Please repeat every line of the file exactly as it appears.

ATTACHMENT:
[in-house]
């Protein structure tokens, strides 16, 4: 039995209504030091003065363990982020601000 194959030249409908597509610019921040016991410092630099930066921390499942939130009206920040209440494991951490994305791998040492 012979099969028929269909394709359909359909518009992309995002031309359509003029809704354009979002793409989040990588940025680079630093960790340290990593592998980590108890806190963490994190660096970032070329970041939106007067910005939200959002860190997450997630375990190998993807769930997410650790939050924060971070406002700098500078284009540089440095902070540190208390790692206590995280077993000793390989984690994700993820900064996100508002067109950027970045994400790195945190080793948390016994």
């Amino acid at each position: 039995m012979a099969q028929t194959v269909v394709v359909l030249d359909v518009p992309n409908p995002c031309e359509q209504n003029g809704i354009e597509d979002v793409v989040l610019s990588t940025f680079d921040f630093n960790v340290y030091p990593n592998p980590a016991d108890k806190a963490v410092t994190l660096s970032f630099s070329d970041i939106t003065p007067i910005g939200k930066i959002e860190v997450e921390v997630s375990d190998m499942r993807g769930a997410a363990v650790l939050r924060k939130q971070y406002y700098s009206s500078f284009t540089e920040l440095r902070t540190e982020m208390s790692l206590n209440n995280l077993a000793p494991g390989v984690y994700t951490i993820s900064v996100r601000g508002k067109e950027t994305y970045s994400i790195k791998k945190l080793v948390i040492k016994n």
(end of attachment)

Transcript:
[in-house]
């Protein structure tokens, strides 16, 4: 039995209504030091003065363990982020601000 194959030249409908597509610019921040016991410092630099930066921390499942939130009206920040209440494991951490994305791998040492 012979099969028929269909394709359909359909518009992309995002031309359509003029809704354009979002793409989040990588940025680079630093960790340290990593592998980590108890806190963490994190660096970032070329970041939106007067910005939200959002860190997450997630375990190998993807769930997410650790939050924060971070406002700098500078284009540089440095902070540190208390790692206590995280077993000793390989984690994700993820900064996100508002067109950027970045994400790195945190080793948390016994």
């Amino acid at each position: 039995m012979a099969q028929t194959v269909v394709v359909l030249d359909v518009p992309n409908p995002c031309e359509q209504n003029g809704i354009e597509d979002v793409v989040l610019s990588t940025f680079d921040f630093n960790v340290y030091p990593n592998p980590a016991d108890k806190a963490v410092t994190l660096s970032f630099s070329d970041i939106t003065p007067i910005g939200k930066i959002e860190v997450e921390v997630s375990d190998m499942r993807g769930a997410a363990v650790l939050r924060k939130q971070y406002y700098s009206s500078f284009t540089e920040l440095r902070t540190e982020m208390s790692l206590n209440n995280l077993a000793p494991g390989v984690y994700t951490i993820s900064v996100r601000g508002k067109e950027t994305y970045s994400i790195k791998k945190l080793v948390i040492k016994n």